After a long tiring day, it could be tempting to just go straight to bed and forget about removing your contact lenses. The most annoying thing to do is to get out of your bed and take out your contacts. But, Dr. Patrick Volmer warns everybody to never sleep on your contact lenses.
“I don’t ever recommend sleeping in any brand of SOFT contact lenses. The risks outweigh the benefits every time.”, Dr. Volmer says. “It takes seconds to remove your contacts but a potential lifetime of irreversible damage if you choose to leave them in. People need to see these images and remind themselves/family/friends to also be aware of contact lens misuse.”, he adds.
The Complications of Sleeping With Contact Lenses
Dr. Patrick Volmer, an ophthalmologist in North Carolina shared graphic photos of an eye ulcer caused by a patient sleeping with soft contact lenses to warn everybody. Seeing these photos might change your mind in neglecting proper eye care especially with contact lenses users. The photos have reached over 30 million people in total.
The patient developed pseudomonas bacterial infection in the eyes that lead to an ulcer. This infection is also known as Pseudomonas keratitis, an inflammation of the cornea that is related to contact lenses. This requires immediate medical attention and could lead to permanent vision loss if left untreated. “Despite treatment, the patient is very likely to suffer some loss of vision,” Dr. Volmer explains.
Pseudomonas microbes are found anywhere. It is mostly present in warm, moist environments which are mostly soil, plants, animals, and water. It is a flesh-eating bacteria commonly found in water, swimming pools, and showers. It tends to attack people with weak immune systems but it can also affect healthy individuals under the right circumstances. This is why doctors heavily advise people to remove their contacts before dipping in the water.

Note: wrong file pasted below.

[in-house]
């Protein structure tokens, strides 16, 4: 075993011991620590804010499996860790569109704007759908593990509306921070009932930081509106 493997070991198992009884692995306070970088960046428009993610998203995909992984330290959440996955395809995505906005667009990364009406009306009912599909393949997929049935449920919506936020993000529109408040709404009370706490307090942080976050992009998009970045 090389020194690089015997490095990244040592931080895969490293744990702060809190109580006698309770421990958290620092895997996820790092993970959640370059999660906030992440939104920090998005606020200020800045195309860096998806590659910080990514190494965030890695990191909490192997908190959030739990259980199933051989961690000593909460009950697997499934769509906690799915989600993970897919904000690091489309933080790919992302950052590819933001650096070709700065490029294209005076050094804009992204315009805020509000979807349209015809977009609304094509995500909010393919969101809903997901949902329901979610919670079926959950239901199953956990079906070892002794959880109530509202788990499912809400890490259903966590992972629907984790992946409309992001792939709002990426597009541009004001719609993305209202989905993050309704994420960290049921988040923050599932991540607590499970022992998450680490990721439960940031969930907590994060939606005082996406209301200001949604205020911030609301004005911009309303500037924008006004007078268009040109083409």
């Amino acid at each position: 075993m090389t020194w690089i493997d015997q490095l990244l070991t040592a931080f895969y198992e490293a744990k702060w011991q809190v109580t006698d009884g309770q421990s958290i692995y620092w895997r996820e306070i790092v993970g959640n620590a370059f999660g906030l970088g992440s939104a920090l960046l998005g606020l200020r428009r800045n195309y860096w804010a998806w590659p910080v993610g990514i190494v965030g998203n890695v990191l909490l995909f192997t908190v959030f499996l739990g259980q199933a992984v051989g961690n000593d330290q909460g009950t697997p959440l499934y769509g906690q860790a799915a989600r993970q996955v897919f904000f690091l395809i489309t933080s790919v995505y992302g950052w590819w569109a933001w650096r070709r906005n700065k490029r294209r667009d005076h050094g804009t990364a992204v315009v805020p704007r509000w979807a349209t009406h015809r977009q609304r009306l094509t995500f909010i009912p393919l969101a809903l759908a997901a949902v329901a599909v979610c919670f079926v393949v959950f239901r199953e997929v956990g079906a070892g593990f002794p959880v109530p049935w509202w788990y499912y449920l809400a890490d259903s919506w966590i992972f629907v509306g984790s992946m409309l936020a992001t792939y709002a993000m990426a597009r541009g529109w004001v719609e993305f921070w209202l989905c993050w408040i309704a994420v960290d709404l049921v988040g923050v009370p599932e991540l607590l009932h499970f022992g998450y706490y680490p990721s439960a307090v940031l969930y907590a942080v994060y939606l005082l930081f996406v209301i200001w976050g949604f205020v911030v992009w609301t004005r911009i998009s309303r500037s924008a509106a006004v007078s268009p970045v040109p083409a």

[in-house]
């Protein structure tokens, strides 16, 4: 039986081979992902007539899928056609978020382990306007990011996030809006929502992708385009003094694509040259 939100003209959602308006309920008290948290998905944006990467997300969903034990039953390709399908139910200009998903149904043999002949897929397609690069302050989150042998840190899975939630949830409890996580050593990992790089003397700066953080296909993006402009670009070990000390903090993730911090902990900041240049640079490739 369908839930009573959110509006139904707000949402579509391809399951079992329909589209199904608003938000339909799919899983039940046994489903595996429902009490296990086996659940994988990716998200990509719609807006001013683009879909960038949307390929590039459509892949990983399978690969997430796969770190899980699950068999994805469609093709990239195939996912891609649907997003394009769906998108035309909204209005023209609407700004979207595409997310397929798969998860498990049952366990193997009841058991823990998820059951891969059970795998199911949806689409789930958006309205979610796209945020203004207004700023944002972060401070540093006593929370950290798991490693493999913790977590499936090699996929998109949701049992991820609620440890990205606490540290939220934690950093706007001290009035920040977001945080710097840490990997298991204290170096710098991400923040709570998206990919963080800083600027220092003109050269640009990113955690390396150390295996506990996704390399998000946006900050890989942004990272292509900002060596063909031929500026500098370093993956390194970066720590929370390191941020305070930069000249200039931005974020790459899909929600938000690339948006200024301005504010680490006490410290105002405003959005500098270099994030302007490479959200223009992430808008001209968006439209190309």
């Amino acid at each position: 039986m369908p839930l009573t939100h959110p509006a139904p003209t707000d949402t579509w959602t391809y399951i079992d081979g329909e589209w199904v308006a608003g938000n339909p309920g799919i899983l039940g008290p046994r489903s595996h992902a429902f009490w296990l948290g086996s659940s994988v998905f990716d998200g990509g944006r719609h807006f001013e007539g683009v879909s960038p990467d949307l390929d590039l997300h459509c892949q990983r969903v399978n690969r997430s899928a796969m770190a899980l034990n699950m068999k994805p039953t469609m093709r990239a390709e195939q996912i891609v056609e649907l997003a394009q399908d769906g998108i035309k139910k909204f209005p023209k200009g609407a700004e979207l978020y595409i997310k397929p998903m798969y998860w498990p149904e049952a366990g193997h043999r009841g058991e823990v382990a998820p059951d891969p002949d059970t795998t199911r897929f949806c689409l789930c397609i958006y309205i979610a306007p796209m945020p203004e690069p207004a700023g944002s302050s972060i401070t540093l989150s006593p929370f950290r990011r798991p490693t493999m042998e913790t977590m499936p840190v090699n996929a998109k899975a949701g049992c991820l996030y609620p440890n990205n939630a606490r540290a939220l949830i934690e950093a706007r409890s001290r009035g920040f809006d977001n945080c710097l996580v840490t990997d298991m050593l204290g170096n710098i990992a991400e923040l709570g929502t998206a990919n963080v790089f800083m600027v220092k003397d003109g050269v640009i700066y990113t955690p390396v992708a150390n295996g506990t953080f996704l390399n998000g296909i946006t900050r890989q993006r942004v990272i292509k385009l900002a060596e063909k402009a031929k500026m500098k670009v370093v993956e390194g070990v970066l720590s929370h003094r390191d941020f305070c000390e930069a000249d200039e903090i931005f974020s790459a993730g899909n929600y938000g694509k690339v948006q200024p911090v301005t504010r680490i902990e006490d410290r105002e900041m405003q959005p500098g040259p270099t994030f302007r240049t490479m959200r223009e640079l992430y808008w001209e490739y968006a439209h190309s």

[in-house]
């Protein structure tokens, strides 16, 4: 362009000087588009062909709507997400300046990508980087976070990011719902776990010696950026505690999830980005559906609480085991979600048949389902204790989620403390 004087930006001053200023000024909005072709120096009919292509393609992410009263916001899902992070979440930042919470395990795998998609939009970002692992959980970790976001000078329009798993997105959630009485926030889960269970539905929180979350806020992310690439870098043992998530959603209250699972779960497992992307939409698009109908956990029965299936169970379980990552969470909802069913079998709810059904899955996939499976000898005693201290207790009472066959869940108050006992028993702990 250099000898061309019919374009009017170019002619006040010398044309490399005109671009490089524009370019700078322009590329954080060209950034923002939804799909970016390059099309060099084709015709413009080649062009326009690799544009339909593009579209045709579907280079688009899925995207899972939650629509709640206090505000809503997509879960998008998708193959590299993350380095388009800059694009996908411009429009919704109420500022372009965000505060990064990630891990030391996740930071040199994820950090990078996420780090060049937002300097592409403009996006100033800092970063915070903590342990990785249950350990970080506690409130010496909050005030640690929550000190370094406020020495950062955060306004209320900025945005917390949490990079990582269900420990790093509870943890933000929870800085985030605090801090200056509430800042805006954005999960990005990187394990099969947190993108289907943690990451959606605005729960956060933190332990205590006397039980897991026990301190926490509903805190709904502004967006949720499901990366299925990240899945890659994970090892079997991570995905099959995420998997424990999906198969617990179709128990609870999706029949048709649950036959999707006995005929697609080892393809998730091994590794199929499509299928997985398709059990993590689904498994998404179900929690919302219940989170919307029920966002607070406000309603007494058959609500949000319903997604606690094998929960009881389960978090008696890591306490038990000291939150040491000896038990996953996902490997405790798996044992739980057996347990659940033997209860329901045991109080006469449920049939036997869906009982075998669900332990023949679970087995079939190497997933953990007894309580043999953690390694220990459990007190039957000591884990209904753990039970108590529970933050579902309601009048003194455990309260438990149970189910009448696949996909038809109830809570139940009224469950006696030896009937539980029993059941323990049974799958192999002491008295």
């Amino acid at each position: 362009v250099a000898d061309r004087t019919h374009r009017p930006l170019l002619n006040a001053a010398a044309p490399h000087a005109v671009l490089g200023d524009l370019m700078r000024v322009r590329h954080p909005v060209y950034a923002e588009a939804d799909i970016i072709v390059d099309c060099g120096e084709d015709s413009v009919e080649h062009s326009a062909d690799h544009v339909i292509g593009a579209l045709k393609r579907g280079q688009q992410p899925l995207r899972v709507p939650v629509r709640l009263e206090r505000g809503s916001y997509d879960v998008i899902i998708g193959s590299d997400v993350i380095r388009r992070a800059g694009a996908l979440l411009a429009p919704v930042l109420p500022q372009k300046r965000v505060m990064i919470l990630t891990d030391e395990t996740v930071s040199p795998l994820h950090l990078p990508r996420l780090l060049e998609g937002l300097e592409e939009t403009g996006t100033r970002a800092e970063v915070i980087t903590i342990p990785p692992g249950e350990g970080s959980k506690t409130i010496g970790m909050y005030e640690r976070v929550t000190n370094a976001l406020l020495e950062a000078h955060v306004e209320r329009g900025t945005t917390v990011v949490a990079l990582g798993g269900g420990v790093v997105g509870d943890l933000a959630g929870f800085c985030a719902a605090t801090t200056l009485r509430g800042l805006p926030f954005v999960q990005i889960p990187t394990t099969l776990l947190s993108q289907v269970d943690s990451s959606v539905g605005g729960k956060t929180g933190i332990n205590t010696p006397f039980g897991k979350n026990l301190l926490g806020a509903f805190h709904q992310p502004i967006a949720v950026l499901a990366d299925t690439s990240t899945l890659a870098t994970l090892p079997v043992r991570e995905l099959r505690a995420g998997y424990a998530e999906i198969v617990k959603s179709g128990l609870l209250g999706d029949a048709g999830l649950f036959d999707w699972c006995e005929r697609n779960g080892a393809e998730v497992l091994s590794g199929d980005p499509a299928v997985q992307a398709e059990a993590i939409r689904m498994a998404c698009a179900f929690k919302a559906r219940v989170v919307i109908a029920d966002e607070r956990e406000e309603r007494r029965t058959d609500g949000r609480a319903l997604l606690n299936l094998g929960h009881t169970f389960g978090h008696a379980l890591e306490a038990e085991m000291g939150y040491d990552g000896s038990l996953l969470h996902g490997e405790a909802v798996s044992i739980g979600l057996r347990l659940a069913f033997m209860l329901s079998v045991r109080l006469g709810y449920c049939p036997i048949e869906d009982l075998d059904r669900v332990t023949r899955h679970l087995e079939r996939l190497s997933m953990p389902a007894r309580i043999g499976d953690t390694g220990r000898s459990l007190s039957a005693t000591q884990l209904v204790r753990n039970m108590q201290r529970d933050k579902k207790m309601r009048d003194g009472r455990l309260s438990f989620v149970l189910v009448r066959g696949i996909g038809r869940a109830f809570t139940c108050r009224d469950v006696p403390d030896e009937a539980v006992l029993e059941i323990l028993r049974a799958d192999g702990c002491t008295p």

A 34-year old man developed this flesh-eating infection after swimming and sleeping on his contacts. Over 1/3 of all the people who wear contact lenses show that they are sleeping or napping in them. These are the people who are 6-8 times more vulnerable to developing an eye infection.
Great Risks of Overnight Wear
The structure of contact lenses makes it more accessible for bacteria to infect the eyes. They trap the bacteria as they lay directly on the eye. When people do not take their contacts out, the germs fester and when people sleep on their contacts, they prevent their eyes from healing.
Although today, some companies have developed new lenses that they claim to be safe for overnight wear. However, even those are still linked with an increased chance for infection when worn overnight. Pseudomonas infection is rare but is a medical emergency that can happen in 1 in every 500 contact lens users.
It is not stated if the patient in the Facebook post of Dr. Vollmer has other underlying health conditions that could have made him more susceptible to the infection. The CDC recommends that contact lens wearers follow safety guidelines to prevent contact-related complications such as not sleeping or swimming in lenses and replacing lenses and storage cases regularly.